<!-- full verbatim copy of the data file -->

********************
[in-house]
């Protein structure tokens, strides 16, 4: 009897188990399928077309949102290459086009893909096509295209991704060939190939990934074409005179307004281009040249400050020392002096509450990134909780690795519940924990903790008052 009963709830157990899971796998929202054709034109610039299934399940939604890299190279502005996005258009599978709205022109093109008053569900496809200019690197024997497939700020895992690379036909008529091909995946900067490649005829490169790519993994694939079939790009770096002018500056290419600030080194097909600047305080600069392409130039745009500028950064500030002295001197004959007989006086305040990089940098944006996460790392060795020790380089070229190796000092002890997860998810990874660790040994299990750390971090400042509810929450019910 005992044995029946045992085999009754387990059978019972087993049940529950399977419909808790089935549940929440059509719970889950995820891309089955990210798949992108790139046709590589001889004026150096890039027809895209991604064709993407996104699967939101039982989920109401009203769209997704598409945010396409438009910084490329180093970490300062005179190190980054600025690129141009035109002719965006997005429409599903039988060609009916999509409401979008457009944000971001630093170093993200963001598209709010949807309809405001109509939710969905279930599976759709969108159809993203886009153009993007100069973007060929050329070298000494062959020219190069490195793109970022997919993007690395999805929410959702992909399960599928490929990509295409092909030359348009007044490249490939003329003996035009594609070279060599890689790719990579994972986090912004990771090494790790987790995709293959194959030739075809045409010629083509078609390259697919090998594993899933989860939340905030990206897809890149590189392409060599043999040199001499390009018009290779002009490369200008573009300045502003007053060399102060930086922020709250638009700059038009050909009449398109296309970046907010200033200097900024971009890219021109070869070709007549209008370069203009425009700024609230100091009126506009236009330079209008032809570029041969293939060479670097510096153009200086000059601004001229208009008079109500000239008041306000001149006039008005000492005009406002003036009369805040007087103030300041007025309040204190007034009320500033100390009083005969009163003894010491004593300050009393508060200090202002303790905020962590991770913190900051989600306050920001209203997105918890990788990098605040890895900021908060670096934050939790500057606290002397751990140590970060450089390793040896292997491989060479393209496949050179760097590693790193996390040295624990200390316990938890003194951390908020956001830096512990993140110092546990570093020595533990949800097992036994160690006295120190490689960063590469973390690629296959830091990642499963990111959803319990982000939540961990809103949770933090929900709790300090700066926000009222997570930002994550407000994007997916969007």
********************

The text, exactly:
[in-house]
């Protein structure tokens, strides 16, 4: 009897188990399928077309949102290459086009893909096509295209991704060939190939990934074409005179307004281009040249400050020392002096509450990134909780690795519940924990903790008052 009963709830157990899971796998929202054709034109610039299934399940939604890299190279502005996005258009599978709205022109093109008053569900496809200019690197024997497939700020895992690379036909008529091909995946900067490649005829490169790519993994694939079939790009770096002018500056290419600030080194097909600047305080600069392409130039745009500028950064500030002295001197004959007989006086305040990089940098944006996460790392060795020790380089070229190796000092002890997860998810990874660790040994299990750390971090400042509810929450019910 005992044995029946045992085999009754387990059978019972087993049940529950399977419909808790089935549940929440059509719970889950995820891309089955990210798949992108790139046709590589001889004026150096890039027809895209991604064709993407996104699967939101039982989920109401009203769209997704598409945010396409438009910084490329180093970490300062005179190190980054600025690129141009035109002719965006997005429409599903039988060609009916999509409401979008457009944000971001630093170093993200963001598209709010949807309809405001109509939710969905279930599976759709969108159809993203886009153009993007100069973007060929050329070298000494062959020219190069490195793109970022997919993007690395999805929410959702992909399960599928490929990509295409092909030359348009007044490249490939003329003996035009594609070279060599890689790719990579994972986090912004990771090494790790987790995709293959194959030739075809045409010629083509078609390259697919090998594993899933989860939340905030990206897809890149590189392409060599043999040199001499390009018009290779002009490369200008573009300045502003007053060399102060930086922020709250638009700059038009050909009449398109296309970046907010200033200097900024971009890219021109070869070709007549209008370069203009425009700024609230100091009126506009236009330079209008032809570029041969293939060479670097510096153009200086000059601004001229208009008079109500000239008041306000001149006039008005000492005009406002003036009369805040007087103030300041007025309040204190007034009320500033100390009083005969009163003894010491004593300050009393508060200090202002303790905020962590991770913190900051989600306050920001209203997105918890990788990098605040890895900021908060670096934050939790500057606290002397751990140590970060450089390793040896292997491989060479393209496949050179760097590693790193996390040295624990200390316990938890003194951390908020956001830096512990993140110092546990570093020595533990949800097992036994160690006295120190490689960063590469973390690629296959830091990642499963990111959803319990982000939540961990809103949770933090929900709790300090700066926000009222997570930002994550407000994007997916969007």